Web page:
The Teesside freeport will provide a vital boost to the ongoing regeneration of the area – but there is still work to be done, says Peter Snaith, partner and head of manufacturing at law firm Womble Bond Dickinson, who has been advising stakeholders in the successful bid.
The government’s decision to establish a freeport on Teesside was excellent news. It will help secure a sustainable future for our established, world class businesses. It will also bring inward investment and provide the seed bed for new technologies and exciting new industries, creating jobs and fresh opportunities for generations of our local workforce to come.
The government recognised the obvious strength of the Teesside bid as a front-runner in the process and the potential of a freeport in the Tees Valley to deliver the government’s objectives at pace. Enormous credit must go to the mayor and his team for championing a freeport for our region.
In his report on Freeports Opportunity back in 2016, Rishi Sunak referred to Teesport and our local industry as a case study to outline the benefits freeports can deliver for the UK. We are delighted that we are now being handed the opportunity to use this new initiative to realise the full potential for Teesside and to embark on the journey towards the next renaissance for the Tees Valley.
Teesside will be the focal point and the hub for the freeport development, but the benefits can be experienced across the entire region. Businesses that may not be located on tax sites or in customs zones will enjoy a ripple effect. New activities and expansion projects at the heart of the freeport will trigger investment across the area in terms of improved infrastructure and centres of excellence, as well as new housing and the development of retail and other amenities, among other things.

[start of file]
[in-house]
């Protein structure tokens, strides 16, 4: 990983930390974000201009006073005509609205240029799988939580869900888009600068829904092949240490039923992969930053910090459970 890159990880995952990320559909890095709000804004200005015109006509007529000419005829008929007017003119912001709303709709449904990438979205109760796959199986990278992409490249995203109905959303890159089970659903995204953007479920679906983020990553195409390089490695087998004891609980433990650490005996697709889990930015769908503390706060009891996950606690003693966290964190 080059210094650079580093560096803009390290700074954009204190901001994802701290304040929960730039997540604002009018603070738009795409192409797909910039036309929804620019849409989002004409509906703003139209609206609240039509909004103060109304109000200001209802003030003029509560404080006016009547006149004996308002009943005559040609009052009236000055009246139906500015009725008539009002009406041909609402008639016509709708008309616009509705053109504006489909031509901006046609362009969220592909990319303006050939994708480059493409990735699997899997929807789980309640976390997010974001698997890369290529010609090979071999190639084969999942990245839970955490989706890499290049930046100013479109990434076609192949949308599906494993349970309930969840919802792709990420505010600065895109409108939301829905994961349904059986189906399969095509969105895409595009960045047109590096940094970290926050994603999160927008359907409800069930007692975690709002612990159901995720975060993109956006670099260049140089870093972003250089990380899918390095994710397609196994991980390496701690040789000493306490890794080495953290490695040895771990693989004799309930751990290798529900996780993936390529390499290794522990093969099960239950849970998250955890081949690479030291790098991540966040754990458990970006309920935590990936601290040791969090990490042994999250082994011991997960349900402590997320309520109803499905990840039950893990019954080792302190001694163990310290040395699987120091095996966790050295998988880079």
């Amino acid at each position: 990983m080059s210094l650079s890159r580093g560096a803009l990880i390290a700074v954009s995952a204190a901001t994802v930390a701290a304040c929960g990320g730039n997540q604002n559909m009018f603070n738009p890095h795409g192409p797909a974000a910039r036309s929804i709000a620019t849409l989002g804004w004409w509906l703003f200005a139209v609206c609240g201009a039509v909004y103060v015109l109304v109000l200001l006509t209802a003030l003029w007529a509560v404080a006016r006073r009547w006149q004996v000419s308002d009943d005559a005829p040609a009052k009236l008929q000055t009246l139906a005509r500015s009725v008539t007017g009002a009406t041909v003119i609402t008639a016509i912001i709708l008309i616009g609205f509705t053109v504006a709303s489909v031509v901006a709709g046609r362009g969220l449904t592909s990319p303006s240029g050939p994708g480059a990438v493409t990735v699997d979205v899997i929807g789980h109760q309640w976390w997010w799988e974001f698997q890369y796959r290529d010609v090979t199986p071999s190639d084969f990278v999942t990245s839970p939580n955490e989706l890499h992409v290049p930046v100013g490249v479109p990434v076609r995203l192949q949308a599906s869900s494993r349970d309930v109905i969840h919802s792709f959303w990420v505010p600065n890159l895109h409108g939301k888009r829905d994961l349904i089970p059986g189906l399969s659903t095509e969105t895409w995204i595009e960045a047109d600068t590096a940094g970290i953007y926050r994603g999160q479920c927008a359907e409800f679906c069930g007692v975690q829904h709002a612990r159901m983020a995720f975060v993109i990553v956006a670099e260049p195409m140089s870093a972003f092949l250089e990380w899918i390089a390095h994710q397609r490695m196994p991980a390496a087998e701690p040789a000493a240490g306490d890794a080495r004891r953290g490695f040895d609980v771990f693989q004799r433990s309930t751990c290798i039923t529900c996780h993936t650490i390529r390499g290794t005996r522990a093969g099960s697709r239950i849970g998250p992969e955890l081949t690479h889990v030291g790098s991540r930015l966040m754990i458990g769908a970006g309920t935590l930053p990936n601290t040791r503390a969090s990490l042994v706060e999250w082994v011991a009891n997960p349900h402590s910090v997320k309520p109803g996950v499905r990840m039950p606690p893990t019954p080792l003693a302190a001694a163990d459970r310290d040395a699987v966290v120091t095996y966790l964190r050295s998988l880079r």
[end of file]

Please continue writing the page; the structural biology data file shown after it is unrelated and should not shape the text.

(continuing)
However, there is still work to be done. The Budget announcement of successful bidders was a significant step for the UK freeport agenda, but the selection of all eight locations is conditional. The governance structures for all winning bidders will be refined, with input from central government to ensure alignment with national policy. Customs sites must satisfy the requirements of HMRC and the Border Force for authorisation and all winning bidders must also develop their outline business cases for assessment, and it is here where our region can really shine.
Building on the compelling proposition that was put forward by the Tees Valley Combined Authority (TVCA), as local stakeholders we can pull together to emphasise how we have the most advanced bid to enable our freeport to progress quickly. Through a coalition of our local and international businesses, academic institutions, port operators and local authorities, we can foster the creation of collaboration hubs and lightning rods for investment, which the TVCA can promote to push us to the front of the queue for government backing.
We have no doubt at all that Teesside is perfectly placed to make the most of this wonderful opportunity and we are proud to have played our part in bringing stakeholders in the Teesside bid together and in helping to motivate our community to give this our best shot. We are excited by the prospect of what is to come. We have a privileged position, representing a broad cross-section of the stakeholders in our new freeport. We will now work even harder to support those entities that need to work together to ensure the vision for our region becomes a reality.
To find out how Womble Bond Dickinson’s legal team can assist your business, please contact Peter on 0345 415 0000 or email email@example.com.